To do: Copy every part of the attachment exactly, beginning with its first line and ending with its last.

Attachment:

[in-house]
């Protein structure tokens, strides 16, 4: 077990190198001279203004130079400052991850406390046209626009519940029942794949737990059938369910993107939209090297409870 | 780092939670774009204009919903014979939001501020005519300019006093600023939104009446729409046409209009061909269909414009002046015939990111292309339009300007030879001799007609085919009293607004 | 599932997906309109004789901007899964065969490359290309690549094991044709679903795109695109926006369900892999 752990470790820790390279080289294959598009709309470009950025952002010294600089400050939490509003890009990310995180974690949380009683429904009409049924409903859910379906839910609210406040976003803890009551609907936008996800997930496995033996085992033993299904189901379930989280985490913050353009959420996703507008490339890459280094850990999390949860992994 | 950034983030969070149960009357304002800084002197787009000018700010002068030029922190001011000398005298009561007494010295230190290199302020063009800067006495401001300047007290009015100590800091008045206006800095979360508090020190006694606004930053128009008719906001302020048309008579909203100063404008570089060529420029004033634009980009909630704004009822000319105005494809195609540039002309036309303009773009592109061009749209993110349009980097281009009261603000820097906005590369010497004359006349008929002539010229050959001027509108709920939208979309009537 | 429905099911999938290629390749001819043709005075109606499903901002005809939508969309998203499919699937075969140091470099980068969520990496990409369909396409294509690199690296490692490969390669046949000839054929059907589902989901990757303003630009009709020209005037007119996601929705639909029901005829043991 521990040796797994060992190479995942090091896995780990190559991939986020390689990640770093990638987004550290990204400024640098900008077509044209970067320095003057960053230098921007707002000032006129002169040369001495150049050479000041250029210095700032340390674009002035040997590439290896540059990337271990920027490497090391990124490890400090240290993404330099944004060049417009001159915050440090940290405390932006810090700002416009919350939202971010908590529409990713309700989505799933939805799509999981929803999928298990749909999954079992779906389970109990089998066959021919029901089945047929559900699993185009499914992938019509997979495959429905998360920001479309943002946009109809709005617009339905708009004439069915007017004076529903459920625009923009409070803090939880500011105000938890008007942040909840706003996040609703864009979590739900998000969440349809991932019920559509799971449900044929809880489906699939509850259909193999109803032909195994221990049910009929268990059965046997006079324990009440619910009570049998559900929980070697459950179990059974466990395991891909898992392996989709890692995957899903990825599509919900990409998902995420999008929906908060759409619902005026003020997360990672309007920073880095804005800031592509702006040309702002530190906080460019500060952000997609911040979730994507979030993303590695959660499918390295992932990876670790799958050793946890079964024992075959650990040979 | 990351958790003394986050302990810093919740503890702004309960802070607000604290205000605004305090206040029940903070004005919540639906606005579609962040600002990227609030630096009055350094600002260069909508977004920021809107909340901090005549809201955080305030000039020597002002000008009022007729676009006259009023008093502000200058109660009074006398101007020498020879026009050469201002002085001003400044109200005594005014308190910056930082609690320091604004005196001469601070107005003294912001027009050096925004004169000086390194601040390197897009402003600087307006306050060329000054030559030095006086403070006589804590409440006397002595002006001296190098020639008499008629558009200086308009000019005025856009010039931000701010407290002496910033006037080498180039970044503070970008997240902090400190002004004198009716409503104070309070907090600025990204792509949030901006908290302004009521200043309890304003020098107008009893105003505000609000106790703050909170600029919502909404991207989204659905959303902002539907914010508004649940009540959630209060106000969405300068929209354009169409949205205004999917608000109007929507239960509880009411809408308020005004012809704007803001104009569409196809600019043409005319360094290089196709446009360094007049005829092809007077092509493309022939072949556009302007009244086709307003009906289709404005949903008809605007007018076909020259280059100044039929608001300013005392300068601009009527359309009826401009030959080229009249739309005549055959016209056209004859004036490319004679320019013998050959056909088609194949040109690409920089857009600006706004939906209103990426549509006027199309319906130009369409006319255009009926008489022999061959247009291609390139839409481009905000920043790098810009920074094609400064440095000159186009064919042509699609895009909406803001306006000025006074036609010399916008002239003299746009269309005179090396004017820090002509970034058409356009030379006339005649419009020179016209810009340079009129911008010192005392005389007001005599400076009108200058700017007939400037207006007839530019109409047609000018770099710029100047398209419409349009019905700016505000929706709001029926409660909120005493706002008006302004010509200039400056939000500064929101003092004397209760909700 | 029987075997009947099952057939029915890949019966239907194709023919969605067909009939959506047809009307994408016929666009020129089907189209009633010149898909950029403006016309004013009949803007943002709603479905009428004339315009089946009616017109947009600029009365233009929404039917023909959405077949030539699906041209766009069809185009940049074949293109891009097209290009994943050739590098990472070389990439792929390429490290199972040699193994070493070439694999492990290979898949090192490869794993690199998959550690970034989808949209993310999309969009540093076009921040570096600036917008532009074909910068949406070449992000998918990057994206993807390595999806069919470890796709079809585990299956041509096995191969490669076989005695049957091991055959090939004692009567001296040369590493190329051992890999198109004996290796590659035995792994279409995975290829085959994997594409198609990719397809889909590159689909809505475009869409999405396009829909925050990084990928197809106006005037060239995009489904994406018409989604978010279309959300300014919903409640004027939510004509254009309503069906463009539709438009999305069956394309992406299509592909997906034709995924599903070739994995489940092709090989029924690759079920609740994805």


[in-house]
């Protein structure tokens, strides 16, 4: 077990190198001279203004130079400052991850406390046209626009519940029942794949737990059938369910993107939209090297409870 | 780092939670774009204009919903014979939001501020005519300019006093600023939104009446729409046409209009061909269909414009002046015939990111292309339009300007030879001799007609085919009293607004 | 599932997906309109004789901007899964065969490359290309690549094991044709679903795109695109926006369900892999 752990470790820790390279080289294959598009709309470009950025952002010294600089400050939490509003890009990310995180974690949380009683429904009409049924409903859910379906839910609210406040976003803890009551609907936008996800997930496995033996085992033993299904189901379930989280985490913050353009959420996703507008490339890459280094850990999390949860992994 | 950034983030969070149960009357304002800084002197787009000018700010002068030029922190001011000398005298009561007494010295230190290199302020063009800067006495401001300047007290009015100590800091008045206006800095979360508090020190006694606004930053128009008719906001302020048309008579909203100063404008570089060529420029004033634009980009909630704004009822000319105005494809195609540039002309036309303009773009592109061009749209993110349009980097281009009261603000820097906005590369010497004359006349008929002539010229050959001027509108709920939208979309009537 | 429905099911999938290629390749001819043709005075109606499903901002005809939508969309998203499919699937075969140091470099980068969520990496990409369909396409294509690199690296490692490969390669046949000839054929059907589902989901990757303003630009009709020209005037007119996601929705639909029901005829043991 521990040796797994060992190479995942090091896995780990190559991939986020390689990640770093990638987004550290990204400024640098900008077509044209970067320095003057960053230098921007707002000032006129002169040369001495150049050479000041250029210095700032340390674009002035040997590439290896540059990337271990920027490497090391990124490890400090240290993404330099944004060049417009001159915050440090940290405390932006810090700002416009919350939202971010908590529409990713309700989505799933939805799509999981929803999928298990749909999954079992779906389970109990089998066959021919029901089945047929559900699993185009499914992938019509997979495959429905998360920001479309943002946009109809709005617009339905708009004439069915007017004076529903459920625009923009409070803090939880500011105000938890008007942040909840706003996040609703864009979590739900998000969440349809991932019920559509799971449900044929809880489906699939509850259909193999109803032909195994221990049910009929268990059965046997006079324990009440619910009570049998559900929980070697459950179990059974466990395991891909898992392996989709890692995957899903990825599509919900990409998902995420999008929906908060759409619902005026003020997360990672309007920073880095804005800031592509702006040309702002530190906080460019500060952000997609911040979730994507979030993303590695959660499918390295992932990876670790799958050793946890079964024992075959650990040979 | 990351958790003394986050302990810093919740503890702004309960802070607000604290205000605004305090206040029940903070004005919540639906606005579609962040600002990227609030630096009055350094600002260069909508977004920021809107909340901090005549809201955080305030000039020597002002000008009022007729676009006259009023008093502000200058109660009074006398101007020498020879026009050469201002002085001003400044109200005594005014308190910056930082609690320091604004005196001469601070107005003294912001027009050096925004004169000086390194601040390197897009402003600087307006306050060329000054030559030095006086403070006589804590409440006397002595002006001296190098020639008499008629558009200086308009000019005025856009010039931000701010407290002496910033006037080498180039970044503070970008997240902090400190002004004198009716409503104070309070907090600025990204792509949030901006908290302004009521200043309890304003020098107008009893105003505000609000106790703050909170600029919502909404991207989204659905959303902002539907914010508004649940009540959630209060106000969405300068929209354009169409949205205004999917608000109007929507239960509880009411809408308020005004012809704007803001104009569409196809600019043409005319360094290089196709446009360094007049005829092809007077092509493309022939072949556009302007009244086709307003009906289709404005949903008809605007007018076909020259280059100044039929608001300013005392300068601009009527359309009826401009030959080229009249739309005549055959016209056209004859004036490319004679320019013998050959056909088609194949040109690409920089857009600006706004939906209103990426549509006027199309319906130009369409006319255009009926008489022999061959247009291609390139839409481009905000920043790098810009920074094609400064440095000159186009064919042509699609895009909406803001306006000025006074036609010399916008002239003299746009269309005179090396004017820090002509970034058409356009030379006339005649419009020179016209810009340079009129911008010192005392005389007001005599400076009108200058700017007939400037207006007839530019109409047609000018770099710029100047398209419409349009019905700016505000929706709001029926409660909120005493706002008006302004010509200039400056939000500064929101003092004397209760909700 | 029987075997009947099952057939029915890949019966239907194709023919969605067909009939959506047809009307994408016929666009020129089907189209009633010149898909950029403006016309004013009949803007943002709603479905009428004339315009089946009616017109947009600029009365233009929404039917023909959405077949030539699906041209766009069809185009940049074949293109891009097209290009994943050739590098990472070389990439792929390429490290199972040699193994070493070439694999492990290979898949090192490869794993690199998959550690970034989808949209993310999309969009540093076009921040570096600036917008532009074909910068949406070449992000998918990057994206993807390595999806069919470890796709079809585990299956041509096995191969490669076989005695049957091991055959090939004692009567001296040369590493190329051992890999198109004996290796590659035995792994279409995975290829085959994997594409198609990719397809889909590159689909809505475009869409999405396009829909925050990084990928197809106006005037060239995009489904994406018409989604978010279309959300300014919903409640004027939510004509254009309503069906463009539709438009999305069956394309992406299509592909997906034709995924599903070739994995489940092709090989029924690759079920609740994805």